The Joy-Con Controllers are the primary controllers for the Nintendo Switch. With separate left and right variations, the controllers attach either to the sides of the Switch's screen or to the Joy-Con Grip. They each feature Wii/Wii U Remote-esque gyro/motion controls, HD Rumble, and an NFC reader amiibo support. The controllers have been criticized for the tendency of the analog sticks drifting.


Nintendo Switch - Joy-Con Infographic.jpg

When attached to the Joy-Con Grip, they form a set up similar to a traditional controller, albeit more square-shaped. The controllers can also attach to the Nintendo Switch itself in portable mode for a set up similar to that of a Wii U GamePad. Additionally, the controllers can be used entirely detached for a set-up similar to that of a Wii Remote and Nunchuk combo.

For on the go multiplayer, each Joy-Con can also be used separately as its own controller in a horizontal orientation in supported games.

Each Joy-Con has a single analog stick, four circular buttons in the traditional cross layout, two trigger buttons, and two additional buttons near the shorter-length ends of the unit and two shoulder buttons when held horizontally. The analog sticks are relatively small and have low travel compared to standard-sized analog sticks.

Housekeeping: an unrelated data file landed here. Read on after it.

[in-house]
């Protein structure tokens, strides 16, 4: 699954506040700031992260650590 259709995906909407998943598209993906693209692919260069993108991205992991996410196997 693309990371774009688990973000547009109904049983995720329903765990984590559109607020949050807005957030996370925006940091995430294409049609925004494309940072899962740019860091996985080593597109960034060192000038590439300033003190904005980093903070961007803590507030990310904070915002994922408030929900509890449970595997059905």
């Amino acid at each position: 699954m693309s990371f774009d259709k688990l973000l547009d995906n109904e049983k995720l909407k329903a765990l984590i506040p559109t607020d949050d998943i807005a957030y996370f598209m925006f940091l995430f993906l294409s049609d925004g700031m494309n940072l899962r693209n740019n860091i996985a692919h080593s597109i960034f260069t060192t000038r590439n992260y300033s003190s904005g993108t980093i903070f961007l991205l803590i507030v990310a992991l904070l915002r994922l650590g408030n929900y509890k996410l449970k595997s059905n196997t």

The specific features of each Joy-Con are as follows:

  • Joy-Con L
    • Four directional buttons (similar in design to the N64s C-Buttons)
    • L Button
    • ZL Button
    • SL and SR buttons when not attached
    • Minus button
    • Screen capture button
  • Joy-Con R
    • ABXY Buttons similar to Wii U controllers
    • R Button
    • ZR Button
    • SL and SR buttons when not attached
    • Plus button
    • Home button
    • Amiibo NFC reader
    • IR pointer

HD Rumble

HD Rumble is Nintendo's brand of the haptic technology, known to have a more realistic rumble feel when interacting with certain elements of a game, such as shaking a glass of water.[1] It is implemented on the Nintendo Switch system for its Joy-Cons and the Pro Controllers. While various Switch video games support a more stable rumble, only a certain amount utilize the "HD" version. According to executive officer Yoshiaki Koizumi, he said that the feature was created to be used in Super Mario Odyssey, in which he produced.[2][3] 1-2-Switch is another game with a notable use of the feature.

It is developed in partnership with US-based Immersion Corporation.[4]

Joy-Con Drift

Joy-Con Drift has been an issue that many people have experienced, where the Joy-Con starts to have movement being detected despite them not actually moving analog stick. This was brought to the public attention with the filing of a US class-action lawsuit in July 2019.[5][6]


  • The SL and SR buttons debuted with Joy-Cons, primarily acting as equivalents to L and R while playing horizontally.
  • The Joy-Con controllers are unique in they are the first primary Nintendo controller to not feature a traditional D-pad. This is to make horizontal gameplay feel the same no matter which controller is used. The Nintendo Switch Pro Controller does have a traditional D-pad however.
  • A handheld model of the Switch, named the Switch Lite, was launched in 2019. This version does not use the detachable Joy-Cons, as the Joy-Cons used are integrated within the system.